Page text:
Ca’ Pesaro, a charming Venetian residence, houses the International Gallery of Modern Art, originally designed to house the artists of the Art Biennale. The collection boasts masterpieces by extraordinary artists, such as Klimt’s Judith II, an extraordinary work of art symbolising the Art Nouveau movement; Sorolla’s Sewing the Sail and Rodin’s The Thinker. The ticket also gives access to the rooms of the Oriental Museum.


In this museum you will find the Royal Rooms and the Neoclassical Rooms. The Sale Reali (Royal Rooms) allow you to immerse yourself in the court life of some of the most important families in history, including Bonaparte, Habsburg and Savoy. Among the Neoclassical Rooms, the Canovian Collection, rich in models and sketches by the Neoclassical sculptor, is not to be missed.


The Teatro La Fenice has seen some of the world’s greatest operas and is a temple for lovers of opera and music in general. You can visit with a ticket that not only lets you skip the queue at the entrance, but also gives you access to the foyer, the stage and the Sale Apollinee. The theatre also hosts an exhibition on Maria Callas’ Venetian years. If the world of music fascinates you, you will be pleased to know that it is possible to combine a visit to the theatre with a unique experience: a string concert in the Chiesa della Pietà, better known as the Church of Vivaldi.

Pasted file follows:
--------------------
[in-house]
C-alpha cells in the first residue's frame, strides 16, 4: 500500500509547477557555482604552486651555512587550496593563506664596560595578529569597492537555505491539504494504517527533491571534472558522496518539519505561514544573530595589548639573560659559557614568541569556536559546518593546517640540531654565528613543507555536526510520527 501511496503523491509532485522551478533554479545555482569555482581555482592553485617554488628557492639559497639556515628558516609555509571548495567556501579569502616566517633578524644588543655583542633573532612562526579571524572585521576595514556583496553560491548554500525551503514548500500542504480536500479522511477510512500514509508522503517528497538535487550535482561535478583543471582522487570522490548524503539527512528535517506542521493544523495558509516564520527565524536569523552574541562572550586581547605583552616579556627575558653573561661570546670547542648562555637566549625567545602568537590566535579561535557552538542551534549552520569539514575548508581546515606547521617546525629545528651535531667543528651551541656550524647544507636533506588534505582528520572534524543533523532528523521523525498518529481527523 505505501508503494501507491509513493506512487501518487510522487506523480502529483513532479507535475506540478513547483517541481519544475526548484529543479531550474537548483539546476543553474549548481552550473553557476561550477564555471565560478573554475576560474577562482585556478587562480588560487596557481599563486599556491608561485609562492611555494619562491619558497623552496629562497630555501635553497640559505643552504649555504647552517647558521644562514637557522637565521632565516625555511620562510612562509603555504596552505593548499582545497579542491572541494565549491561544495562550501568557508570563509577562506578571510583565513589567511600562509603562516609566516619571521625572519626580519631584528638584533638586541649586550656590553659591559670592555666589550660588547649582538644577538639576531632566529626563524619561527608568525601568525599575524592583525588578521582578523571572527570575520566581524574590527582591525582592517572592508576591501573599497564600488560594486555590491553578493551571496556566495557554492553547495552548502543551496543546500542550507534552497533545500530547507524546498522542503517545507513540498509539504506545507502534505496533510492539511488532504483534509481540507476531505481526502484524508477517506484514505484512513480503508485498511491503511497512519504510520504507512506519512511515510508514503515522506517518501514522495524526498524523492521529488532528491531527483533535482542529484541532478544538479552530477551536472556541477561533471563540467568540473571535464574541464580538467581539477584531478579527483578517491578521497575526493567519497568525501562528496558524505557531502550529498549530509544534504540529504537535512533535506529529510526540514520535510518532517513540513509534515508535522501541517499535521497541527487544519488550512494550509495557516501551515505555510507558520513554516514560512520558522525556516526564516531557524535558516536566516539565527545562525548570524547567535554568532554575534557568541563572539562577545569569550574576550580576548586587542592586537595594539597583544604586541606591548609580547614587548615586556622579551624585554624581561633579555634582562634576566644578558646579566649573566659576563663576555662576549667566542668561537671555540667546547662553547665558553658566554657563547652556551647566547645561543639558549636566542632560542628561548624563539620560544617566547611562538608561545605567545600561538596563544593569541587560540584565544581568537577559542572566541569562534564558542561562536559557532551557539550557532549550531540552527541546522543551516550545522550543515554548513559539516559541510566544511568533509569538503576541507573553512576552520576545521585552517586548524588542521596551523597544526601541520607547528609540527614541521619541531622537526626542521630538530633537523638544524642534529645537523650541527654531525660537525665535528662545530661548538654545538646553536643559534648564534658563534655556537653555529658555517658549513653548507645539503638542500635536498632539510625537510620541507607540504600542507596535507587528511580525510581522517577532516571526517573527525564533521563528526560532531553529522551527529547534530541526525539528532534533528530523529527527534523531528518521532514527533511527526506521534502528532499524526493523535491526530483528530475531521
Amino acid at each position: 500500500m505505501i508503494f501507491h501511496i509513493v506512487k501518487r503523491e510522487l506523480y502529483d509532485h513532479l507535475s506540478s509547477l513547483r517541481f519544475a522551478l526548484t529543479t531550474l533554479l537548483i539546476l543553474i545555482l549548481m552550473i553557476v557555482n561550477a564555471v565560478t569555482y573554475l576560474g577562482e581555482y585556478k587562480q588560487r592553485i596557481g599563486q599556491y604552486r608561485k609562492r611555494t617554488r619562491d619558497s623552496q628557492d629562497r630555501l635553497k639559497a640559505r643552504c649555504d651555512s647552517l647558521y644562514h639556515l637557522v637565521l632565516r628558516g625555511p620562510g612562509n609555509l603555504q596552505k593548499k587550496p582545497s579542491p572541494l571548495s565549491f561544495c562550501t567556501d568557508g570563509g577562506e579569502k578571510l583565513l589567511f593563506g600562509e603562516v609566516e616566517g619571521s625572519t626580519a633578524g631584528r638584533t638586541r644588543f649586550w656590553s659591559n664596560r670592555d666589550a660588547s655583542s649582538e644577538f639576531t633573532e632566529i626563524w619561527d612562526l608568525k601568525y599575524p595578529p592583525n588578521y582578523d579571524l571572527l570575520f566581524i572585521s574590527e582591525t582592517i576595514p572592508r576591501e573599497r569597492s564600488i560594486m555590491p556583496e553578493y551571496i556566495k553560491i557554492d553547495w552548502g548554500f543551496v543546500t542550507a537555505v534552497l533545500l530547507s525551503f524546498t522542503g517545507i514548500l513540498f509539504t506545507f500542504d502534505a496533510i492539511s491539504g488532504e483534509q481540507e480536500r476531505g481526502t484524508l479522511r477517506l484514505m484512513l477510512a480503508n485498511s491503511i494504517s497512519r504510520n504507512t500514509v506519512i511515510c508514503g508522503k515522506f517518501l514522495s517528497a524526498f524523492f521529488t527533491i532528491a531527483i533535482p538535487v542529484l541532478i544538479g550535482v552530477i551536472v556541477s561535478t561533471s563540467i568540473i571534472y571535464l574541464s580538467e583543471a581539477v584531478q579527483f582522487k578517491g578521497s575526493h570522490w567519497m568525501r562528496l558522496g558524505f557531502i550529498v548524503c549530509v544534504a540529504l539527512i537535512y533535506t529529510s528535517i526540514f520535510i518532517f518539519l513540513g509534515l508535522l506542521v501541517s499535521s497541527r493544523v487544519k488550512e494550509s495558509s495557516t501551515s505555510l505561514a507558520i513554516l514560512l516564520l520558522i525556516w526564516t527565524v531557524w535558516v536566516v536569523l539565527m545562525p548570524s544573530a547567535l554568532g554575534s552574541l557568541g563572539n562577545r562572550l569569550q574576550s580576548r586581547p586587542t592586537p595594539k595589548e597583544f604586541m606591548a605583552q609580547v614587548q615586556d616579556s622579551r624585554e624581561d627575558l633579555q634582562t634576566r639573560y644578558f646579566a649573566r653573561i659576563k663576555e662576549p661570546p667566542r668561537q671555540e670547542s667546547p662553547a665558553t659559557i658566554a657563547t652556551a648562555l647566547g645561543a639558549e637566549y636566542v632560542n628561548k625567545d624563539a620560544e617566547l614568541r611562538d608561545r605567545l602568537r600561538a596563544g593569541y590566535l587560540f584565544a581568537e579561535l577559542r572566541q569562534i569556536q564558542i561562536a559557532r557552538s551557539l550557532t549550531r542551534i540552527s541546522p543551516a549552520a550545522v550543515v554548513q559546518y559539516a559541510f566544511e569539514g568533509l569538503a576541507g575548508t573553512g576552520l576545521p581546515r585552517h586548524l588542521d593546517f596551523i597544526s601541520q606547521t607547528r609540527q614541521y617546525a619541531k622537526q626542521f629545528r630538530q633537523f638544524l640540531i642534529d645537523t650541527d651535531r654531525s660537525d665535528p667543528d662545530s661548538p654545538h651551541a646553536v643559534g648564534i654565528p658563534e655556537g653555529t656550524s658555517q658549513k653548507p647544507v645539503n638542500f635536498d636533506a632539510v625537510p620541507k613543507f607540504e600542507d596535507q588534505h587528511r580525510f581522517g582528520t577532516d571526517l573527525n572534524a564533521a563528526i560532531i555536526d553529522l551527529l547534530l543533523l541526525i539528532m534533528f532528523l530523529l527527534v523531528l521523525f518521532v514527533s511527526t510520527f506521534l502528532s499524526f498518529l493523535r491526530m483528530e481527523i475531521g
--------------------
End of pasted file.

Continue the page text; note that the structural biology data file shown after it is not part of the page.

To visit the Murano Glass Museum is to delve into one of the island’s most celebrated craft traditions. It was founded at the end of the 19th century as an archive of the island’s history, but over time it began to collect more and more glass objects. Today it is part of the city museums of Venice, with antique glass and more contemporary objects: it is worth a visit if only to marvel at the Renaissance-era Coppa Barovier. A visit to the museum can be the occasion for a fun boat tour around the islands of Murano and Burano; alternatively, you can watch glass blowing directly in the workshops.


An arched staircase rises 28 metres high, with 80 steps, from the top of which you can admire Venice from above. It is part of the palace of the same name, a splendid example of Gothic and Renaissance architecture. The ticket will save you from a tedious queue and will also give you access to the Oratorio dei Crociferi, which houses paintings by Palma il Giovane.